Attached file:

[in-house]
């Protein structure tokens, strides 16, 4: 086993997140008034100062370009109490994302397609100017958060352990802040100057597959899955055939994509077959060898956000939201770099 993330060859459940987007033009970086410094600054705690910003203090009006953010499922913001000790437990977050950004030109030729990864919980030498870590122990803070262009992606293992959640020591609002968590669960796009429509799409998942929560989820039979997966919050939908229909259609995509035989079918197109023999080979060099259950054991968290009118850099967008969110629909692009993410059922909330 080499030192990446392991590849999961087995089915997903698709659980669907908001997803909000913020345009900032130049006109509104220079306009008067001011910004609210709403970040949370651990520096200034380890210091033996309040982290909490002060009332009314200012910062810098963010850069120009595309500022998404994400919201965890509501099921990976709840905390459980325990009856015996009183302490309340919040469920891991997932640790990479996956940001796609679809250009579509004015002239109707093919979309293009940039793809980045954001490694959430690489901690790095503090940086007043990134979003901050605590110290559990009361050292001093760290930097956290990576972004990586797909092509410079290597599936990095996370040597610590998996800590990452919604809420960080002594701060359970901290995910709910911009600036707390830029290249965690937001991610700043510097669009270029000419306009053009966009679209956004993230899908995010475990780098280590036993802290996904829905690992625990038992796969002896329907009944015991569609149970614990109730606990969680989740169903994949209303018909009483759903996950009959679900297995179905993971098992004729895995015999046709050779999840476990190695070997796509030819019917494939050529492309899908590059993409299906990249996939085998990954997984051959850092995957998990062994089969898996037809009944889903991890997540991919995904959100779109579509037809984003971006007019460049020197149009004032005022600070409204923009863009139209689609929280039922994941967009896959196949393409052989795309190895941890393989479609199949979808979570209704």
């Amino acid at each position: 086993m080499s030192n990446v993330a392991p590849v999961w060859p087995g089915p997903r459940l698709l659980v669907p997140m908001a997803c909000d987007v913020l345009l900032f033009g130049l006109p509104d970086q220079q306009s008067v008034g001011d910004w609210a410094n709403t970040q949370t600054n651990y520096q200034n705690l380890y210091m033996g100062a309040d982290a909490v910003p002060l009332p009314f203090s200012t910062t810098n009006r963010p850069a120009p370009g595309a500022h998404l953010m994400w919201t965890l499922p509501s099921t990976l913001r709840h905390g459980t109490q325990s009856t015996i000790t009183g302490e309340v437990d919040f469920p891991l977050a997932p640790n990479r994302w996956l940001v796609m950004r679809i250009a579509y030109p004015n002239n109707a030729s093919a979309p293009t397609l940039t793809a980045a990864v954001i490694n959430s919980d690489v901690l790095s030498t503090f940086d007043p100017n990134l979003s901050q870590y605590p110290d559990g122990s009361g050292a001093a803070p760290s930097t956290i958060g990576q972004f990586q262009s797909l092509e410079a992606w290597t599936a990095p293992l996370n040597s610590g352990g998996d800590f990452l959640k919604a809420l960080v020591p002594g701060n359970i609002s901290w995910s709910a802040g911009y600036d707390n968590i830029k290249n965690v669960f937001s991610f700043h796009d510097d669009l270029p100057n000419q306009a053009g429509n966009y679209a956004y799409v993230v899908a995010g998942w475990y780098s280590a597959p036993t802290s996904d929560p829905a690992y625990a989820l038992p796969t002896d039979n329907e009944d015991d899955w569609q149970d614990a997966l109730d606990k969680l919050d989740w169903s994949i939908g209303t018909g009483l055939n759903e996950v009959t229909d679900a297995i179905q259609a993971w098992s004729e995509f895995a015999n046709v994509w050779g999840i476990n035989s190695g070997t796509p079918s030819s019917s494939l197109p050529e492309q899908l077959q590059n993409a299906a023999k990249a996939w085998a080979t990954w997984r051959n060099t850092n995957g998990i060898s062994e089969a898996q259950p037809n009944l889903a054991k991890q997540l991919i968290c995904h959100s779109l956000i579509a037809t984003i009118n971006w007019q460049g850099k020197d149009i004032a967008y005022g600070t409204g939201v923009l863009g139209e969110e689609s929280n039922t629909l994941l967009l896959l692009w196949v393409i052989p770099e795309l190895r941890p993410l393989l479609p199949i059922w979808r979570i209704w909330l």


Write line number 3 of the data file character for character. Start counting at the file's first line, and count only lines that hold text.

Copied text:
């Amino acid at each position: 086993m080499s030192n990446v993330a392991p590849v999961w060859p087995g089915p997903r459940l698709l659980v669907p997140m908001a997803c909000d987007v913020l345009l900032f033009g130049l006109p509104d970086q220079q306009s008067v008034g001011d910004w609210a410094n709403t970040q949370t600054n651990y520096q200034n705690l380890y210091m033996g100062a309040d982290a909490v910003p002060l009332p009314f203090s200012t910062t810098n009006r963010p850069a120009p370009g595309a500022h998404l953010m994400w919201t965890l499922p509501s099921t990976l913001r709840h905390g459980t109490q325990s009856t015996i000790t009183g302490e309340v437990d919040f469920p891991l977050a997932p640790n990479r994302w996956l940001v796609m950004r679809i250009a579509y030109p004015n002239n109707a030729s093919a979309p293009t397609l940039t793809a980045a990864v954001i490694n959430s919980d690489v901690l790095s030498t503090f940086d007043p100017n990134l979003s901050q870590y605590p110290d559990g122990s009361g050292a001093a803070p760290s930097t956290i958060g990576q972004f990586q262009s797909l092509e410079a992606w290597t599936a990095p293992l996370n040597s610590g352990g998996d800590f990452l959640k919604a809420l960080v020591p002594g701060n359970i609002s901290w995910s709910a802040g911009y600036d707390n968590i830029k290249n965690v669960f937001s991610f700043h796009d510097d669009l270029p100057n000419q306009a053009g429509n966009y679209a956004y799409v993230v899908a995010g998942w475990y780098s280590a597959p036993t802290s996904d929560p829905a690992y625990a989820l038992p796969t002896d039979n329907e009944d015991d899955w569609q149970d614990a997966l109730d606990k969680l919050d989740w169903s994949i939908g209303t018909g009483l055939n759903e996950v009959t229909d679900a297995i179905q259609a993971w098992s004729e995509f895995a015999n046709v994509w050779g999840i476990n035989s190695g070997t796509p079918s030819s019917s494939l197109p050529e492309q899908l077959q590059n993409a299906a023999k990249a996939w085998a080979t990954w997984r051959n060099t850092n995957g998990i060898s062994e089969a898996q259950p037809n009944l889903a054991k991890q997540l991919i968290c995904h959100s779109l956000i579509a037809t984003i009118n971006w007019q460049g850099k020197d149009i004032a967008y005022g600070t409204g939201v923009l863009g139209e969110e689609s929280n039922t629909l994941l967009l896959l692009w196949v393409i052989p770099e795309l190895r941890p993410l393989l479609p199949i059922w979808r979570i209704w909330l």